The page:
Female foreign ministers urge Taliban on girls’ education
“As women and foreign ministers, we are deeply disappointed and concerned that girls in Afghanistan are being denied access to secondary schools this spring,” said the foreign ministers of Albania, Andorra, Australia, Belgium, Bosnia, Canada, Estonia, Germany, Iceland. , Kosovo, Malawi, Mongolia, New Zealand, Sweden, Tonga and Britain said in a joint statement.
They said the decision “is particularly worrying because we have repeatedly heard their commitments to open all schools to all children”.
“We call on the Taliban to reverse their recent decision and grant equal access to all levels of education, in all provinces of the country,” they added.
At UN headquarters in New York, the Security Council held a closed-door discussion on the issue. Before it started, ambassadors from Albania, Britain, Brazil, France, Gabon, Ireland, Mexico, Norway, the United States and the United Arab Emirates united to denounce the decision of the Taliban.
“This is a deeply troubling setback,” said Emirati Ambassador Lana Nusseibeh, the current chairwoman of the council, as she read a joint statement.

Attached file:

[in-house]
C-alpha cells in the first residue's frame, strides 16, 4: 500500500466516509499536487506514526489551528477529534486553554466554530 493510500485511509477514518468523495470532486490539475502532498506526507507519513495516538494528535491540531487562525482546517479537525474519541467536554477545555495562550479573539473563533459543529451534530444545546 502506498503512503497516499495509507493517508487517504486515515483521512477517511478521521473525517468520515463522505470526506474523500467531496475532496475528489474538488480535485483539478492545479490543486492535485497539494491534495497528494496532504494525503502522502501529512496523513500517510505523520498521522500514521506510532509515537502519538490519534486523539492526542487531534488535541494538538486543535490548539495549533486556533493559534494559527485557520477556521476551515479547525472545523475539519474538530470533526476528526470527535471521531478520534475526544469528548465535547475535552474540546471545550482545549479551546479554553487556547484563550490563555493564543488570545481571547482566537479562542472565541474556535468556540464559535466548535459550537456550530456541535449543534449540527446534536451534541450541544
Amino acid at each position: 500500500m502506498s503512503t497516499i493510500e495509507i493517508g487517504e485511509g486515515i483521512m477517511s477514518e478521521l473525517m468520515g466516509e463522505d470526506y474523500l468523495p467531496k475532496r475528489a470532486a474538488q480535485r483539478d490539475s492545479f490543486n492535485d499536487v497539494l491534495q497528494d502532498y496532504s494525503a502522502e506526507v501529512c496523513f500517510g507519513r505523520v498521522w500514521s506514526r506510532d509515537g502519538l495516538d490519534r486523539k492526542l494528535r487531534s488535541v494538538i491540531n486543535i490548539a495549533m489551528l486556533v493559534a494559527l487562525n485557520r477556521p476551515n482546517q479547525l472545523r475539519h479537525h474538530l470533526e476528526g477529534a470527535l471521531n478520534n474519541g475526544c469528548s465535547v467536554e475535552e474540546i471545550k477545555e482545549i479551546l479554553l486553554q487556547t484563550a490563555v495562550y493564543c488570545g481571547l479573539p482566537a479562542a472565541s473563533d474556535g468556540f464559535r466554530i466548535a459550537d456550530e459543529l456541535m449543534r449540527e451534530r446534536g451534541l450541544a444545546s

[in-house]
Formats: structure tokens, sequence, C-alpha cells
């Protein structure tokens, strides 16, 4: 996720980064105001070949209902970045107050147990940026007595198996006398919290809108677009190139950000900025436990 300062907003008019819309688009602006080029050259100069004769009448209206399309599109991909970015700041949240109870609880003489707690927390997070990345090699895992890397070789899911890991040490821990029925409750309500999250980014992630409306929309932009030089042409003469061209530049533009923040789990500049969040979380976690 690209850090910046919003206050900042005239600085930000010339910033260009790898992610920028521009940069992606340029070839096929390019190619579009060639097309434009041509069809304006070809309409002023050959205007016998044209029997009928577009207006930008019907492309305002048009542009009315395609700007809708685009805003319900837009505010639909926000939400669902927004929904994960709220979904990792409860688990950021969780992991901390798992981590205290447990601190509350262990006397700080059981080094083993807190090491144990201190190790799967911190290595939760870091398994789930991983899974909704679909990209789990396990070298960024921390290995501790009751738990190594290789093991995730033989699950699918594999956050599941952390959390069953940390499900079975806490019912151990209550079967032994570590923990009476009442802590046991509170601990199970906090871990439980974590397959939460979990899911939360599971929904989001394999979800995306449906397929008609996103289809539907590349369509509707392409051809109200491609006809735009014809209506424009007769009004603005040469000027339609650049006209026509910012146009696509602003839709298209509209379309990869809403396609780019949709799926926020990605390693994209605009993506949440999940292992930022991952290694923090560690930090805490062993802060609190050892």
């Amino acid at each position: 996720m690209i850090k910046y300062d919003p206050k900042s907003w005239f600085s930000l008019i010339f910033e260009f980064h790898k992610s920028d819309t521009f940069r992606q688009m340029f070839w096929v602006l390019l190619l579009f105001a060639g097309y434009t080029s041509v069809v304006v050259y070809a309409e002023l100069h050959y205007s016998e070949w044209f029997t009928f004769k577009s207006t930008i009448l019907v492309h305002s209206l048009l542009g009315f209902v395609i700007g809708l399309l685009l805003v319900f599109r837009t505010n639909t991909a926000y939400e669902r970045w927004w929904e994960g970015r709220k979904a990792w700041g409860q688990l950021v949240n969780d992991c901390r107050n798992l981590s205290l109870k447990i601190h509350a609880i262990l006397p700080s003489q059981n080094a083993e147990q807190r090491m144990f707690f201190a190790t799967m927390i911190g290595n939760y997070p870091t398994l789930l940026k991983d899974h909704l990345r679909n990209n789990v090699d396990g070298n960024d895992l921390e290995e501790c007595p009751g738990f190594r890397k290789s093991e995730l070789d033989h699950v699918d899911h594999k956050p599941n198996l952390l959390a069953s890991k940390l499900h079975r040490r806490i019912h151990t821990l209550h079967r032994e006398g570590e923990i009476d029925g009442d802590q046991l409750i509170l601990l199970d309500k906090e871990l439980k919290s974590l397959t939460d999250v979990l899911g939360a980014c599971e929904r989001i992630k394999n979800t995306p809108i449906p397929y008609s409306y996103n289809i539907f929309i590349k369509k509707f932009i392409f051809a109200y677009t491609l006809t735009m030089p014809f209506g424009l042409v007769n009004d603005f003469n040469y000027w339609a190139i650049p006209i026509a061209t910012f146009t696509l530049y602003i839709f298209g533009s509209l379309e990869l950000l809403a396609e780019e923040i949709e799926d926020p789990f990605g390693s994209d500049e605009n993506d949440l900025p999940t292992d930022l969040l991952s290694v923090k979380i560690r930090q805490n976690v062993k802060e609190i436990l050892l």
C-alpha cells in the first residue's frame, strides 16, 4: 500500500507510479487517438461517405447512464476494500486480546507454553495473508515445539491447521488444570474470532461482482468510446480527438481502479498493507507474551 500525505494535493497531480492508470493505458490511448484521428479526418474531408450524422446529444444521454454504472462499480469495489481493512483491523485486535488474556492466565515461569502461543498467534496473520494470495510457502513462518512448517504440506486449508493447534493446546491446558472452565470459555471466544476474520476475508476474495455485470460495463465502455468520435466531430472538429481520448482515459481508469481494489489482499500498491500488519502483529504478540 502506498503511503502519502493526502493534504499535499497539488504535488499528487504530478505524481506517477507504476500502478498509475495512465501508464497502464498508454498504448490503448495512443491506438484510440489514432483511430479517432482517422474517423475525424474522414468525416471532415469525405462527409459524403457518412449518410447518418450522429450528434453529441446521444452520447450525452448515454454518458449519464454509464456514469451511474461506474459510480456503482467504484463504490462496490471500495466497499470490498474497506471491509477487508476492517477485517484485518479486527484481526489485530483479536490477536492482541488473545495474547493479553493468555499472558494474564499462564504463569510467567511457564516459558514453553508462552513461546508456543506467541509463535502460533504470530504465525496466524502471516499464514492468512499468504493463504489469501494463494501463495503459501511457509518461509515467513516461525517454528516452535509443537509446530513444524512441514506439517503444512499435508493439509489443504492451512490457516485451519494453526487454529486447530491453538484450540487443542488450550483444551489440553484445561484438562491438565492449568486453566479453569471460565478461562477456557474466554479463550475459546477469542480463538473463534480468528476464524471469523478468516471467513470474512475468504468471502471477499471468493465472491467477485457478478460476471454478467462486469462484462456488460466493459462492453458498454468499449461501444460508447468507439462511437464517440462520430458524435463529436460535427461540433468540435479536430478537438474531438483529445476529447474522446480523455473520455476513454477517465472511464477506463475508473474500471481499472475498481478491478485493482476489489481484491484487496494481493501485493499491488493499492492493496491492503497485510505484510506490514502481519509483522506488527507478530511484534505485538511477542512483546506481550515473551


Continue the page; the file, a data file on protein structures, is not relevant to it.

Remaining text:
The world has been reluctant to officially recognize Afghanistan’s new rulers, fearing that the Taliban will impose similar harsh measures and restrictions – particularly limiting women’s rights to education and work – as when they ruled the country in the late 1990s.
Foreign ministers said they were “monitoring closely whether the Taliban kept their promises”.
“We will measure them by their actions, not their words,” they said. “The scope and extent of our countries’ engagement in Afghanistan beyond humanitarian assistance will be tied to their achievements in this regard.”
They said access to education is a human right to which every girl and woman is entitled, and that “no country can afford not to tap into the potential and talent of all its people.”